Woods may never return as the player he once was. If he does, he may finally find a worthy foil in a player like McIlroy, or the opposition could come in the form of a few dozen young, talented players – each of whom has been making his mark during Tiger’s absence from the winner’s circle.

Should the latter take place, it would ultimately provide an entertaining landscape, the likes of which hasn’t been captured in a very long time. It would be a momentous change, sure, but change isn’t always a bad thing.

Hey, even a glass half-empty guy can be optimistic about the future.

Spieth stalls on Moving Day at Australian Open

By Golf Channel DigitalNovember 25, 2017, 4:30 am

Moving Day? Not so much for Jordan Spieth in Round 3 of the Emirates Australian Open.

Spieth, the defending champion and also a winner in 2014, continued to struggle with his putter, shooting 1-under 70 on Saturday at the Australian Golf Club in Sydney.

“I was leaving them short yesterday and today it was kind of misreading, over-reading. I missed a lot of putts on the high side – playing wind or more break,” he said. “I just really haven’t found a nice marriage between line and speed to get the ball rolling.”

Full-field scores from the Emirates Australian Open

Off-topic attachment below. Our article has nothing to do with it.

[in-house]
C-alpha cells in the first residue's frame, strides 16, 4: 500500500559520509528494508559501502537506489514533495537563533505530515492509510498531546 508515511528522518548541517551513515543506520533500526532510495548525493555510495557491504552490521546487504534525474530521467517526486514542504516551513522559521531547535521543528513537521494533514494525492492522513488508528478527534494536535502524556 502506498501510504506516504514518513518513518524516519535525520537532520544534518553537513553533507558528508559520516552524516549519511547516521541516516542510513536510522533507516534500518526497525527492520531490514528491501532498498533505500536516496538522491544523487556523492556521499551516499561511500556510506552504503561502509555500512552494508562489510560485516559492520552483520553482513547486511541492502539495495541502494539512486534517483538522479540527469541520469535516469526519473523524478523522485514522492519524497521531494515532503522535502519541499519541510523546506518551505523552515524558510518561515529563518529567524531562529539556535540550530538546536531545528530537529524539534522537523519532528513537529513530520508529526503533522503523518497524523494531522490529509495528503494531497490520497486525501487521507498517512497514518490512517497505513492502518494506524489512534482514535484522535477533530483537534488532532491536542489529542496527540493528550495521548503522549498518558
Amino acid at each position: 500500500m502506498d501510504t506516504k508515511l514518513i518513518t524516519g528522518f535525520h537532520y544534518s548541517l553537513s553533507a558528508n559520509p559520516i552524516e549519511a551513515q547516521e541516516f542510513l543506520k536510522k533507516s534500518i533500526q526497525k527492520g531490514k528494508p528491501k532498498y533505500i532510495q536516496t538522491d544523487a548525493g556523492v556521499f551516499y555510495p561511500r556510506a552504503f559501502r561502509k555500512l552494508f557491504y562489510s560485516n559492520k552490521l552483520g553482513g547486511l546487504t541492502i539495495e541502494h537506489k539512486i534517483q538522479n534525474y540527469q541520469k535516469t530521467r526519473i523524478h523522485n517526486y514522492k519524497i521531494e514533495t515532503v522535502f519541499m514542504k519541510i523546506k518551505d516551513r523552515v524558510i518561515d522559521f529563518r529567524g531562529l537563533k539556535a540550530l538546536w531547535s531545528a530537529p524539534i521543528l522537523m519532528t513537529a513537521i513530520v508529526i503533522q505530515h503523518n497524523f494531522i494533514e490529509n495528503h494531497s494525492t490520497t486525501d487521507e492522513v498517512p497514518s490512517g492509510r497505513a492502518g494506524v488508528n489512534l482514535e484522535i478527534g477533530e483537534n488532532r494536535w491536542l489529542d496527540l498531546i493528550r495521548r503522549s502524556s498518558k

The world No. 2 started the day eight off the pace and was unable to make a charge. He had three birdies and two bogeys, including a 4 at the par-5 finishing hole.

Spieth praised his ball-striking in the wind-swept conditions, but lamented his putting, which has hampered him throughout the week.

“Ball-striking’s been fantastic. Just gotta get the putts to go,” he said.

Spieth, who is scheduled to compete in next week’s Hero World Challenge in the Bahamas, is still holding out hope for a third title in four years at this event. He fired a brilliant 63 in very windy conditions to prevail in ’14.

“Tomorrow is forecasted as even windier than today so you can still make up a lot of ground,” he said. “A few years ago I shot a final round that was a nice comeback and anything like that tomorrow can still even be enough to possibly get the job done.”

South Korean LPGA stars lead KLPGA team

By Randall MellNovember 24, 2017, 10:32 pm